- India has also strengthened its ties to like-minded countries, such as the United States, Japan, Australia and France.
- For example, conclusion of the Acquisition and Cross Servicing Agreements with both Japan and Australia, facilitating shared logistics between militaries, recent invitation to Australia to join the Malabar exercise.
What are the Opportunities for further growth in the defence partnership?
- Need to Expand dialogue on emerging threats in the cyber and space domains.
- Need for a broader collaboration between our defence industries.
Deepening defence ties through the sale of high-end systems such as unmanned aerial vehicle, fighter aircraft, and air and
Source- The Hindu
Syllabus- GS 3 – Conservation, environmental pollution and degradation, environmental impact assessment.
Context- India needs better science to prepare more effective disaster management plans and improve resilience in a warming world.
What is Long Period Average?
Long Period Average (LPA) – It is the average rainfall recorded during the months from June to September, calculated during the 50 year period, and is kept as a benchmark while forecasting the quantitative rainfall for the monsoon season every year.
- First time since 2010 that India has got more than 100% of its long period average of 88cm in consecutive years.
- Last year the country saw record rainfall of 110% of the LPA, the highest in a quarter century.
- IMD maintains five rainfall distribution categories on an all-India scale. These are-
- Normal or Near Normal: When per cent departure of actual rainfall is +/-10% of LPA, that is, between 96-104% of LPA.
- Below Normal: When departure of actual rainfall is less than 10% of LPA that is 90-96% of LPA.
- Above Normal: When actual rainfall is 104-110% of LPA.
- Deficient: When departure of actual rainfall is less than 90% of LPA.
- Excess: When departure of actual rainfall is more than 110% of LPA.Read also:- Daily Current Affair
What are the challenges of surplus rainfall?
- Excess rainfall leads to floods, overflowing dams and loss of lives.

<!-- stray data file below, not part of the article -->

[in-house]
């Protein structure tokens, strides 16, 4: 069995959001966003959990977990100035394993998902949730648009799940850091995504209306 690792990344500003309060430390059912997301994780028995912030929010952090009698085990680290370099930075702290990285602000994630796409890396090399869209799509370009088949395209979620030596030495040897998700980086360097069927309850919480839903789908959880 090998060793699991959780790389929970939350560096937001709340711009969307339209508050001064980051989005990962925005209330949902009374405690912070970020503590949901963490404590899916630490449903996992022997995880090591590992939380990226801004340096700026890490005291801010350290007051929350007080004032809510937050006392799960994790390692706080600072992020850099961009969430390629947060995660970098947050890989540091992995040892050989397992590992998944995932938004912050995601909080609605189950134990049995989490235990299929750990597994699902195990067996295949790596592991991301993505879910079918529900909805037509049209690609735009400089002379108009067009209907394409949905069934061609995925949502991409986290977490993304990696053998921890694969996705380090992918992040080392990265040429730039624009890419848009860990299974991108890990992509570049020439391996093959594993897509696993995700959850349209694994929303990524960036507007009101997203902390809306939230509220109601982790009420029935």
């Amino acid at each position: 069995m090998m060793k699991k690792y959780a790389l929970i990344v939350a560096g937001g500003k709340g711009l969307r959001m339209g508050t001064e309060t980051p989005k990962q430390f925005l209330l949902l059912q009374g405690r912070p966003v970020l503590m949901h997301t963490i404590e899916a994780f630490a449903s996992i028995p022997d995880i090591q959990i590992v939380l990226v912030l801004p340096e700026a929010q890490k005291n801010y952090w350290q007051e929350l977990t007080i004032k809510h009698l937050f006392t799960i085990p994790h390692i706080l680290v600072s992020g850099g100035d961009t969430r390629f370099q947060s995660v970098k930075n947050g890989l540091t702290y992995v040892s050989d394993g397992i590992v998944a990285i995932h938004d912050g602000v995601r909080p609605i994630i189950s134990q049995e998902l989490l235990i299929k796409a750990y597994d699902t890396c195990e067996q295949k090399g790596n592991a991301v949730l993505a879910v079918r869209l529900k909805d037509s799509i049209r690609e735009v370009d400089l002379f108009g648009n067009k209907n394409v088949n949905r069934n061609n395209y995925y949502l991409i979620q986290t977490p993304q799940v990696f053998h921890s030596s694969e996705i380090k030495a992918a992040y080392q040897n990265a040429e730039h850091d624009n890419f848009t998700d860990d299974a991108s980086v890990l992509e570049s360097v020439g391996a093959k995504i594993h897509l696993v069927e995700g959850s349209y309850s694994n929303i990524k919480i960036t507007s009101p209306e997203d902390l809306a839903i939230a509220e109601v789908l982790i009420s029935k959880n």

- In hilly areas sudden rainfall brings landslide which damages natural and physical infrastructure subsequently disrupting human life economically as well as socially.
- Surplus rains are not evenly distributed in time and space.
Therefore, much like there are attempts to improve flood forecast warnings, especially the short-term ones.
What are the reasons of excess rainfall this year in India?
- The heavy rains this year have been due to several long-lasting low-pressure systems in the Bay of Bengal that fuelled heavy rains over large swathes of India in August.
- A developing La Nina, the converse of an El Nino, which is a heating of the central equatorial Pacific and responsible for diminished monsoon rain over India, too contributed to munificent rains this year.
What are the technological measures taken to improve Disaster Management?
- 1. National Super-computing Mission– Supercomputers have also helped weather forecasters to accurately predict severe storms, enable better mitigation planning and warning systems.
- Monsoon Mission of India– This initiative of Ministry of Earth Sciences, launched in 2012, has utilized new approaches (high resolution, super parameterizations, data assimilation etc.) so that forecast skill gets quantitatively improved further for forecasting services of India Meteorological Department (IMD).
- For the first time, IMD used the Monsoon Mission dynamical model to prepare operational seasonal forecast of 2017 monsoon rainfall over India.
Scientists need to put in more effort and design research programmes that better analyses the vagaries of the northeast monsoon.